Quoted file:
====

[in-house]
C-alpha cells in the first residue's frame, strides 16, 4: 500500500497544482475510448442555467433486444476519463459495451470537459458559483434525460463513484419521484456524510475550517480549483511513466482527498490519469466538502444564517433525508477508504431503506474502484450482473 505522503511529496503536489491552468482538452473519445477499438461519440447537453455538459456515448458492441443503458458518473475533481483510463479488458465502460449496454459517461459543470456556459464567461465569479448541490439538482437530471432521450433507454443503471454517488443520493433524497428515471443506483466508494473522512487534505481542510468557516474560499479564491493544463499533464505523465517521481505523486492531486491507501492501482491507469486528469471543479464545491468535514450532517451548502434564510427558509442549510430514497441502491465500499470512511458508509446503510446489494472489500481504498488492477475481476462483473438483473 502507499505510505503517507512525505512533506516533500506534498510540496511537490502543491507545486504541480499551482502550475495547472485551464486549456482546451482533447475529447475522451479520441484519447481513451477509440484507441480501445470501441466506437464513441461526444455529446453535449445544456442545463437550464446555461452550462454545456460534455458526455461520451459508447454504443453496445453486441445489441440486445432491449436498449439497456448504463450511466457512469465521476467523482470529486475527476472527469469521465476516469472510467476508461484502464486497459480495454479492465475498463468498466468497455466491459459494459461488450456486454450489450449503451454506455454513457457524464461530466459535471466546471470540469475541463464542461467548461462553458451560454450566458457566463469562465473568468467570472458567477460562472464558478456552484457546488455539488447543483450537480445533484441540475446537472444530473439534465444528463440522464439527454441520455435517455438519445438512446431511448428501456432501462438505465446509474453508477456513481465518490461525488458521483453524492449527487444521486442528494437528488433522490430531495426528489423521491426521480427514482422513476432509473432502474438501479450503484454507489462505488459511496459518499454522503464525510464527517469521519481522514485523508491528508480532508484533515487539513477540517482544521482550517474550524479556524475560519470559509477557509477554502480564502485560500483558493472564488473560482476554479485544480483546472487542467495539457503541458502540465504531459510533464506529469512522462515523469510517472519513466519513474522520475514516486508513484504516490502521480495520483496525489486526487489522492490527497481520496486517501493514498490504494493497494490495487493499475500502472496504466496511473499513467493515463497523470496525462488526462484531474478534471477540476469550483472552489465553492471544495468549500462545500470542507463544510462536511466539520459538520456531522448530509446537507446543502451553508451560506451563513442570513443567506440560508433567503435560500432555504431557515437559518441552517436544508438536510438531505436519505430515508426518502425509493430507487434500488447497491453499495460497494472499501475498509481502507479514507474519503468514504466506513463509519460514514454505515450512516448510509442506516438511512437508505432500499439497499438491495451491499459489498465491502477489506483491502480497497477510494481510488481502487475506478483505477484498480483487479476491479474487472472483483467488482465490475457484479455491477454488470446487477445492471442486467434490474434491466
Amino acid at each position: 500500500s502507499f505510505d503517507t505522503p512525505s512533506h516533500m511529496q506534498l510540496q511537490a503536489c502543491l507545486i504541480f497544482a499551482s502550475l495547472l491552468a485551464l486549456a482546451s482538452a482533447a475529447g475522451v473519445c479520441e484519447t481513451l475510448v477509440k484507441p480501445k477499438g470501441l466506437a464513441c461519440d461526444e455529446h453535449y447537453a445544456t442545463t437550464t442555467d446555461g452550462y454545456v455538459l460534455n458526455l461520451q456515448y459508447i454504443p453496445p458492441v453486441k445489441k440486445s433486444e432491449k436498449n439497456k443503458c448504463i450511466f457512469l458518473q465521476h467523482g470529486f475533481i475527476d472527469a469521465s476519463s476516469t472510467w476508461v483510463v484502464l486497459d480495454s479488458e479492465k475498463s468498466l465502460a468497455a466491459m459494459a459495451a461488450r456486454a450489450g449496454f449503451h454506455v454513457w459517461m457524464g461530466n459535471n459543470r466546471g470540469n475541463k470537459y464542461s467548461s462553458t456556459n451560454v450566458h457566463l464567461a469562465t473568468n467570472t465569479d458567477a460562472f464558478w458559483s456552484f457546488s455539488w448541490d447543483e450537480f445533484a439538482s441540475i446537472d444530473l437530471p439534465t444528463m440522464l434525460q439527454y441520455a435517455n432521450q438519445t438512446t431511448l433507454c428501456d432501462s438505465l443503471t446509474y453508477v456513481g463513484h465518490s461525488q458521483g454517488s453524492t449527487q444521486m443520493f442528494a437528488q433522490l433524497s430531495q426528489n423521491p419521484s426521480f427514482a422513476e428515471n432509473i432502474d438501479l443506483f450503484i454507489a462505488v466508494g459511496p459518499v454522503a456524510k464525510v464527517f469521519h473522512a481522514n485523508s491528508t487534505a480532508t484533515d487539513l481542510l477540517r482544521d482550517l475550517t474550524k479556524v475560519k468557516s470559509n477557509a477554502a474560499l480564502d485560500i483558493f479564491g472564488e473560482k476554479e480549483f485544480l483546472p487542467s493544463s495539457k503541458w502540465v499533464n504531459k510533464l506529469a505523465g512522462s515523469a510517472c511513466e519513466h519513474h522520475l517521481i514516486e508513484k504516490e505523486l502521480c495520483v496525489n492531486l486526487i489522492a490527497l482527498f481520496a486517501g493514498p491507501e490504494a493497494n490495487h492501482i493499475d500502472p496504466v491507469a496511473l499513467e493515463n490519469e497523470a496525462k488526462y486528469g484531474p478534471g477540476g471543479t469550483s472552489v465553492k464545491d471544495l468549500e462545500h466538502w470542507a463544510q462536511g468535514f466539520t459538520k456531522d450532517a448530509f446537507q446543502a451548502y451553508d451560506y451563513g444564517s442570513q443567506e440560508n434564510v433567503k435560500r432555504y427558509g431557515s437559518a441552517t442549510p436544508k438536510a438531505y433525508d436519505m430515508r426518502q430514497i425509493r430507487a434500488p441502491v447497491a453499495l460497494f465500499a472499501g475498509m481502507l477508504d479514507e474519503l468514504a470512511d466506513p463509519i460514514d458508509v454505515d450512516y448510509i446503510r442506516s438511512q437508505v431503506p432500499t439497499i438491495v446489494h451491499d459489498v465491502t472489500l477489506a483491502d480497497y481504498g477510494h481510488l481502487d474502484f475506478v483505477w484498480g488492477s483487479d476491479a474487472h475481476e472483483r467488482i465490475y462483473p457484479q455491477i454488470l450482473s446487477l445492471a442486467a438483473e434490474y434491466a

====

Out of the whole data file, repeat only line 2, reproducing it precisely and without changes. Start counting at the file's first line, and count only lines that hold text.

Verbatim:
C-alpha cells in the first residue's frame, strides 16, 4: 500500500497544482475510448442555467433486444476519463459495451470537459458559483434525460463513484419521484456524510475550517480549483511513466482527498490519469466538502444564517433525508477508504431503506474502484450482473 505522503511529496503536489491552468482538452473519445477499438461519440447537453455538459456515448458492441443503458458518473475533481483510463479488458465502460449496454459517461459543470456556459464567461465569479448541490439538482437530471432521450433507454443503471454517488443520493433524497428515471443506483466508494473522512487534505481542510468557516474560499479564491493544463499533464505523465517521481505523486492531486491507501492501482491507469486528469471543479464545491468535514450532517451548502434564510427558509442549510430514497441502491465500499470512511458508509446503510446489494472489500481504498488492477475481476462483473438483473 502507499505510505503517507512525505512533506516533500506534498510540496511537490502543491507545486504541480499551482502550475495547472485551464486549456482546451482533447475529447475522451479520441484519447481513451477509440484507441480501445470501441466506437464513441461526444455529446453535449445544456442545463437550464446555461452550462454545456460534455458526455461520451459508447454504443453496445453486441445489441440486445432491449436498449439497456448504463450511466457512469465521476467523482470529486475527476472527469469521465476516469472510467476508461484502464486497459480495454479492465475498463468498466468497455466491459459494459461488450456486454450489450449503451454506455454513457457524464461530466459535471466546471470540469475541463464542461467548461462553458451560454450566458457566463469562465473568468467570472458567477460562472464558478456552484457546488455539488447543483450537480445533484441540475446537472444530473439534465444528463440522464439527454441520455435517455438519445438512446431511448428501456432501462438505465446509474453508477456513481465518490461525488458521483453524492449527487444521486442528494437528488433522490430531495426528489423521491426521480427514482422513476432509473432502474438501479450503484454507489462505488459511496459518499454522503464525510464527517469521519481522514485523508491528508480532508484533515487539513477540517482544521482550517474550524479556524475560519470559509477557509477554502480564502485560500483558493472564488473560482476554479485544480483546472487542467495539457503541458502540465504531459510533464506529469512522462515523469510517472519513466519513474522520475514516486508513484504516490502521480495520483496525489486526487489522492490527497481520496486517501493514498490504494493497494490495487493499475500502472496504466496511473499513467493515463497523470496525462488526462484531474478534471477540476469550483472552489465553492471544495468549500462545500470542507463544510462536511466539520459538520456531522448530509446537507446543502451553508451560506451563513442570513443567506440560508433567503435560500432555504431557515437559518441552517436544508438536510438531505436519505430515508426518502425509493430507487434500488447497491453499495460497494472499501475498509481502507479514507474519503468514504466506513463509519460514514454505515450512516448510509442506516438511512437508505432500499439497499438491495451491499459489498465491502477489506483491502480497497477510494481510488481502487475506478483505477484498480483487479476491479474487472472483483467488482465490475457484479455491477454488470446487477445492471442486467434490474434491466